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Madame Butterfly

 Madame Butterfly


5 out of 5 starsA Butterfly in a Cage

"I am like the goddess of the moon,
the little goddess of the moon
who comes down by night
on the bridge of the sky."

I love this romantic escape into a fantasy world of dreamy opera and sometimes the singing can literally make you heady. I fell completely in love with this story after listening to a 1987 London recording from the library.

The story begins near Nagasaki, although this movie was filmed in Tunisia. A Japanese house, terrace and garden is situated on a hill overlooking the harbor. There is a sense of serenity and peace, but this does not fully represent the future.

Lieutenant Pinkerton (Richard Troxell) is selecting a home and Goro brings him into the house to show him all the benefits of the house. He in turn thinks the house is "as delicate as a puff of wind." Which could rather be used to describe his commitment to his new bride, Butterfly (Ying Huang). We can't quite figure out why this naval officer wants to buy a bride when he is just going to leave her trapped in a beautiful cage for three years.

Is this not the entire fantasy of the knight who rescues a woman and then puts her in a tower? Yet, here the knight and the maiden don't seem to share the same commitment to one another and when the knight leaves, he seems to forget to even send a note back to the maiden.

The love duets are magnificent and beyond compare. The world literally dissolves when you watch this movie. The letter scene gives you hope and yet the sheer tragedy of the situation reaches new levels when Butterfly tosses Sharpless out of the house due to his heartless comments about her accepting a proposal from Yamadori.

I also love Butterfly's sweet innocence when she asks when the robin builds his nest in her husband's country, because in her country it has built a nest three times and she can't understand why her husband has not returned. He promised he would return when the robin was building his nest.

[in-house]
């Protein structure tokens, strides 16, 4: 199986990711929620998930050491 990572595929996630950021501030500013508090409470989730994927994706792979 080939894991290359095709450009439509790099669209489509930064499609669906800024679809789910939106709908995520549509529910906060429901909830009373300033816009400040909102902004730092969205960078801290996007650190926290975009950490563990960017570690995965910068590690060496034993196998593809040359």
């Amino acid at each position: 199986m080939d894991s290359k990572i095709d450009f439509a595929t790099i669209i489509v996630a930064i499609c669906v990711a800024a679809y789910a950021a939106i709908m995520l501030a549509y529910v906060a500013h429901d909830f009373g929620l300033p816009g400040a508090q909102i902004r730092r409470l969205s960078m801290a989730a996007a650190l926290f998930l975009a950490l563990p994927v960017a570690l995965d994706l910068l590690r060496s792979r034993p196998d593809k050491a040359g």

Butterfly has many opportunities to escape her cage with a variety of suitors, yet stays completely faithful. She lives with her maid, Suzuki. They almost run out of money while waiting for Pinkerton to return. When she realized Pinkerton has finally returned, she takes flower petals (peach-blossom, violet, jasmine) and strews them all over the house. She then falls asleep, exhausted from waiting up all night.

"Oh, the bitter fragrance
of these flowers
spreads in my heart like poison.
Unchanged is the room
where our love blossomed.
But the chill of death is here.
My picture…
Three years have passed
and she has counted the days and the hours!"

"Madame Butterfly" is an exquisite and faithful cinematic adaptation of Giacomo Puccini's Opera "Madama Butterfly" set in Japan in 1904. It is really a heart-wrenching story of a young geisha who sacrifices her religion, family and life with a more suitable partner, like Prince Yamadori, while she waits for Lieutenant Pinkerton to return.

Unfortunately, a rash decision does not allow her heart to heal. This movie is just mesmerizing, heart breaking and terribly romantic. If you want to create a romantic atmosphere, watch on a rainy afternoon with a jasmine scented candle and jasmine tea.

~The Rebecca Review


Living with Japanese Gardens


Japanese Poetry, Gardens and Traditions, July 27, 2006

Aching nostalgia -
As evening darkens
and every moment
Longer and longer,
I feel
ageless as the
thousand year pine."
~Kenneth Rexroth, One Hundred More